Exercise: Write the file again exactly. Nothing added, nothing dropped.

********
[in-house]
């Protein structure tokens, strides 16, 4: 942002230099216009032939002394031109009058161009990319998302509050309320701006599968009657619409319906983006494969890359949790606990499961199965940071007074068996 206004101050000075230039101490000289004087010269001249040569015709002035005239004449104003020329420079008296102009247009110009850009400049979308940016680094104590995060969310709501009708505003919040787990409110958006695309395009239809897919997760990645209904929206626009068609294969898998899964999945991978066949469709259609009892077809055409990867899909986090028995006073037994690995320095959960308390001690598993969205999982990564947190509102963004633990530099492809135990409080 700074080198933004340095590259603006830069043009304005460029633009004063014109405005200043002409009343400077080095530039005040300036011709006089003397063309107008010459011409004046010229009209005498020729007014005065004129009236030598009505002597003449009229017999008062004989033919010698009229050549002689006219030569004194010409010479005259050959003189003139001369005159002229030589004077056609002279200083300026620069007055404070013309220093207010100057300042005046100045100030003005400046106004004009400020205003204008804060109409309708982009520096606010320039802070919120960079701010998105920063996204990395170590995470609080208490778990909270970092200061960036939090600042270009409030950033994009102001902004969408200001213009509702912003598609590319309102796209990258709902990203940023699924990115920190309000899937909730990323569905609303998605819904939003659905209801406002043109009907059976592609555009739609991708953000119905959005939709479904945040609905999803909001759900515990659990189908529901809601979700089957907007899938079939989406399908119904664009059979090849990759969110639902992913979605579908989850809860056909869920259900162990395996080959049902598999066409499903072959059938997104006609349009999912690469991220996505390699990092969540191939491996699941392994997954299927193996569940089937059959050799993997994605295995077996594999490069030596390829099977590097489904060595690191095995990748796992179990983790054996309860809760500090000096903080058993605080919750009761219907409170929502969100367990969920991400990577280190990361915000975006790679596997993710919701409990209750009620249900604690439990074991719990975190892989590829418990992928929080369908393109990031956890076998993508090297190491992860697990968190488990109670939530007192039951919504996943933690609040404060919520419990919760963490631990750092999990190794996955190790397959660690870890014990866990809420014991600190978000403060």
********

[in-house]
């Protein structure tokens, strides 16, 4: 942002230099216009032939002394031109009058161009990319998302509050309320701006599968009657619409319906983006494969890359949790606990499961199965940071007074068996 206004101050000075230039101490000289004087010269001249040569015709002035005239004449104003020329420079008296102009247009110009850009400049979308940016680094104590995060969310709501009708505003919040787990409110958006695309395009239809897919997760990645209904929206626009068609294969898998899964999945991978066949469709259609009892077809055409990867899909986090028995006073037994690995320095959960308390001690598993969205999982990564947190509102963004633990530099492809135990409080 700074080198933004340095590259603006830069043009304005460029633009004063014109405005200043002409009343400077080095530039005040300036011709006089003397063309107008010459011409004046010229009209005498020729007014005065004129009236030598009505002597003449009229017999008062004989033919010698009229050549002689006219030569004194010409010479005259050959003189003139001369005159002229030589004077056609002279200083300026620069007055404070013309220093207010100057300042005046100045100030003005400046106004004009400020205003204008804060109409309708982009520096606010320039802070919120960079701010998105920063996204990395170590995470609080208490778990909270970092200061960036939090600042270009409030950033994009102001902004969408200001213009509702912003598609590319309102796209990258709902990203940023699924990115920190309000899937909730990323569905609303998605819904939003659905209801406002043109009907059976592609555009739609991708953000119905959005939709479904945040609905999803909001759900515990659990189908529901809601979700089957907007899938079939989406399908119904664009059979090849990759969110639902992913979605579908989850809860056909869920259900162990395996080959049902598999066409499903072959059938997104006609349009999912690469991220996505390699990092969540191939491996699941392994997954299927193996569940089937059959050799993997994605295995077996594999490069030596390829099977590097489904060595690191095995990748796992179990983790054996309860809760500090000096903080058993605080919750009761219907409170929502969100367990969920991400990577280190990361915000975006790679596997993710919701409990209750009620249900604690439990074991719990975190892989590829418990992928929080369908393109990031956890076998993508090297190491992860697990968190488990109670939530007192039951919504996943933690609040404060919520419990919760963490631990750092999990190794996955190790397959660690870890014990866990809420014991600190978000403060």